A ramble about feedback

Authors always seem to be raving on about how they love feedback, and yet many readers don't believe them, either because they don't think that they could be "important" enough to make any difference, or because they aren't sure what authors actually mean by "feedback".

As for being "not important", what nonsense! You put yourself down, you're putting me on a pedestal, and that's a terribly uncomfortable place for me to be. I'm just an ordinary person, no better than anybody else. Besides which, you, oh reader, are that most valuable of things: an Actual Reader. You can tell me something I will never ever be able to find out on my own: (a) whether my story was read at all, and (b) whether it was enjoyable. Yes, it's true that I have page-counters, but page-counters can't tell you whether someone actually read the story, they can just tell you that someone peeked at it.

As for what "feedback" actually is, or, more specifically, what kind of feedback I would like, here goes:

  1. Positive one-liners. You know the kind of thing, "I liked your story" and suchlike. This lets me know that someone actually read the story and liked it. This is a really good thing, because it lets me know that I'm not writing in a vacuum. If this is the kind of story that might have a sequel, then positive feedback may well influence which story I work on next (but I don't promise anything).
  2. Positive many-liners. This is where you might say what you liked about the story, or things that stood out at you, or favourite bits. This, besides being encouraging, is really helpful to me, because it lets me know what parts of the stories worked, so I can keep it in mind for next time. Besides which, I've been pondering about "why" I like stories ever since I was a teenager writing a book-journal, and I'm curious as to why others like the stories they've read as well.
  3. Positive-and-negative many-liners. Yes, I said "negative". I really do want to find out what you didn't like, what didn't work for you, because I always want to improve, and knowing what didn't work can help me improve for next time, or it might even prompt me to revise the story if I feel that the problem thing is fixable. However, sending me a one-liner consisting of "Your story sucks!" is probably going to get your email deleted, because that's just being rude, and doesn't help anybody. I'm afraid I'm also frail enough that I'd take a bit of bucking up if I got a LoC which consisted of nothing but complaints, especially if the comments didn't actually have any helpful specifics about what and why something was bad. Nobody's actually ever sent me such a LoC, but, while I've got a fairly thick skin, I don't think it's actually made of iron. But what I would hate worse than that is if somebody lied to me to spare my feelings. If I've got a really crappy story, I need to know! Otherwise I will keep on making the same mistakes.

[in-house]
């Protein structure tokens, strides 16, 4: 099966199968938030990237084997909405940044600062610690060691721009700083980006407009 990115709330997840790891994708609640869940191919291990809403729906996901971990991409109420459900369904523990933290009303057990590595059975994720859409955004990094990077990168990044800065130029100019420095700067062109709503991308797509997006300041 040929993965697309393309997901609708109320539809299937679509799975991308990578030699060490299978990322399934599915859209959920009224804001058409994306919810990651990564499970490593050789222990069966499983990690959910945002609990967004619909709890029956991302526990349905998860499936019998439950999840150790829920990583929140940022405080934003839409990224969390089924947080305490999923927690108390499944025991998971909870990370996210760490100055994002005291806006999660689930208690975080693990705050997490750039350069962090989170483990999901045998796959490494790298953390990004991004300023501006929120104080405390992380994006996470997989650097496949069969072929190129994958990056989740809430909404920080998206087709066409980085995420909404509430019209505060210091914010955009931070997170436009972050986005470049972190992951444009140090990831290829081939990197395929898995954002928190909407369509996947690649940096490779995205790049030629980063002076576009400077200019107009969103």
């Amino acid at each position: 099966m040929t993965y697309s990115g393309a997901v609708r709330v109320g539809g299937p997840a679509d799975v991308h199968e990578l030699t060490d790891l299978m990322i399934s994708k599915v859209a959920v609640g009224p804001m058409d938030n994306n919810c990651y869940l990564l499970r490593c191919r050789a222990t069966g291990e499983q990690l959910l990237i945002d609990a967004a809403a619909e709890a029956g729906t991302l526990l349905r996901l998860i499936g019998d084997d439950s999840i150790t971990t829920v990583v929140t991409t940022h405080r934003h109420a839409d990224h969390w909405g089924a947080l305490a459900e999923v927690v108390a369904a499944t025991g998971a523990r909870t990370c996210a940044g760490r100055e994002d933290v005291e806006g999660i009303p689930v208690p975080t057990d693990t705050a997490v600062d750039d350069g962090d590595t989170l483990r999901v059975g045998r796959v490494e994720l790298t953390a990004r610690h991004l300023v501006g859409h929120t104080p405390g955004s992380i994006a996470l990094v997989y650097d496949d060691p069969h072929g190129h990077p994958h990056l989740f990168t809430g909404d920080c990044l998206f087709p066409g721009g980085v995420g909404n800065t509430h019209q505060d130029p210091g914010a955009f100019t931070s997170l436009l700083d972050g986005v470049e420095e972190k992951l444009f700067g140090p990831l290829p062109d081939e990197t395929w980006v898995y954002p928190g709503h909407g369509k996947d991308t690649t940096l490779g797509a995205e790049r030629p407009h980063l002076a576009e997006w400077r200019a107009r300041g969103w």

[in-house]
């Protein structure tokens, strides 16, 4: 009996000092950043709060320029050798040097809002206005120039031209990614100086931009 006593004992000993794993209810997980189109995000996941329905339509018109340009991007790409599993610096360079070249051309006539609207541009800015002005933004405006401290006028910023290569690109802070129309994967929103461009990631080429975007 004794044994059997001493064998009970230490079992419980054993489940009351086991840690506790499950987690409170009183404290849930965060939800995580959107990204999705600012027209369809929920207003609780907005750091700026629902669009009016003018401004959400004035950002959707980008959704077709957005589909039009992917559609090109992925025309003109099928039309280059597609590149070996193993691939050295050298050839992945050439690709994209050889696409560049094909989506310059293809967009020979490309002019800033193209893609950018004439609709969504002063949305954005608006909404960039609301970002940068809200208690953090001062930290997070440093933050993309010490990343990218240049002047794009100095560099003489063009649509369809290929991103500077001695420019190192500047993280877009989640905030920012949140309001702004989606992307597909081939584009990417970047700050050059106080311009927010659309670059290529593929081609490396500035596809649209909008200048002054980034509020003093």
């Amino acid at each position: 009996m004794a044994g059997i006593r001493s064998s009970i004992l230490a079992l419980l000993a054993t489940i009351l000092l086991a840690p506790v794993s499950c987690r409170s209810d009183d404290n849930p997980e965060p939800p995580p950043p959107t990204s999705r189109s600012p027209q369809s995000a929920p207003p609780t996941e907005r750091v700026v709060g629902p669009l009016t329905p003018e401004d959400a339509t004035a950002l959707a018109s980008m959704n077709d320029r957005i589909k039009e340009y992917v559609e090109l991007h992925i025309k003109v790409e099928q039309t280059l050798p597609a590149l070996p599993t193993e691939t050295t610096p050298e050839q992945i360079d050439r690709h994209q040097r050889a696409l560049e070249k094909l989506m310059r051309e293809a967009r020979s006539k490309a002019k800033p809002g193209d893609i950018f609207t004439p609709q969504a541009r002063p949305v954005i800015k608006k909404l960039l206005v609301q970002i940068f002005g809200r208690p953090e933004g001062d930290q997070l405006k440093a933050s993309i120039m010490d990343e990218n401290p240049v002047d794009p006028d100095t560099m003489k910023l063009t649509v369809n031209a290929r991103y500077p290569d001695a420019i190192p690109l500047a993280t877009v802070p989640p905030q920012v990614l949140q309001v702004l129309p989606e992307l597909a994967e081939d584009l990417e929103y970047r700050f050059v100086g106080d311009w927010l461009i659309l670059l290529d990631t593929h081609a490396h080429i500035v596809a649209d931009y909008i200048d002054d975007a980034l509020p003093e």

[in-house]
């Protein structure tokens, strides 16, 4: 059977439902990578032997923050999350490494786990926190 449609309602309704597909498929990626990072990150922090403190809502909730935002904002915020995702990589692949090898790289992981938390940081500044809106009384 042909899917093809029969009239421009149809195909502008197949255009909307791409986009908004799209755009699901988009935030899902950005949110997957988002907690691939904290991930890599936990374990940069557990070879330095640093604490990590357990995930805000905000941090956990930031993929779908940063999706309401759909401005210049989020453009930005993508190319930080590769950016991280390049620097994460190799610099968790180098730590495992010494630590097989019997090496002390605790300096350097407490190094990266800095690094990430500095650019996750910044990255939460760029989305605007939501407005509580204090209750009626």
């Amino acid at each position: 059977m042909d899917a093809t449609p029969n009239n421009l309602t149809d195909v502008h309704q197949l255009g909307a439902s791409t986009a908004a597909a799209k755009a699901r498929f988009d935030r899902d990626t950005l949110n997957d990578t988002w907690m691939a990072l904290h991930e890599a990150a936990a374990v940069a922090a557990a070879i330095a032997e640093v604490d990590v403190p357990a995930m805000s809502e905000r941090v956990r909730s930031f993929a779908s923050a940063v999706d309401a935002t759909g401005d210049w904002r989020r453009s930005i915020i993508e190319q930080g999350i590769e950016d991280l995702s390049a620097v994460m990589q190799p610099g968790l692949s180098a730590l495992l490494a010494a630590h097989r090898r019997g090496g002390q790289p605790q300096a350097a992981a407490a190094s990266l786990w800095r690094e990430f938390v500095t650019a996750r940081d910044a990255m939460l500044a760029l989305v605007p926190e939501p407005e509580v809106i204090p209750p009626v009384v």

I am happy for people to comment publicly on my work, as well as sending private email. Considering the way that I post reviews of things, then fair's fair, if my own works are discussed just as publicly.

I also promise I'll reply, even if briefly. I may be a very busy person, but not too busy to reply to feedback!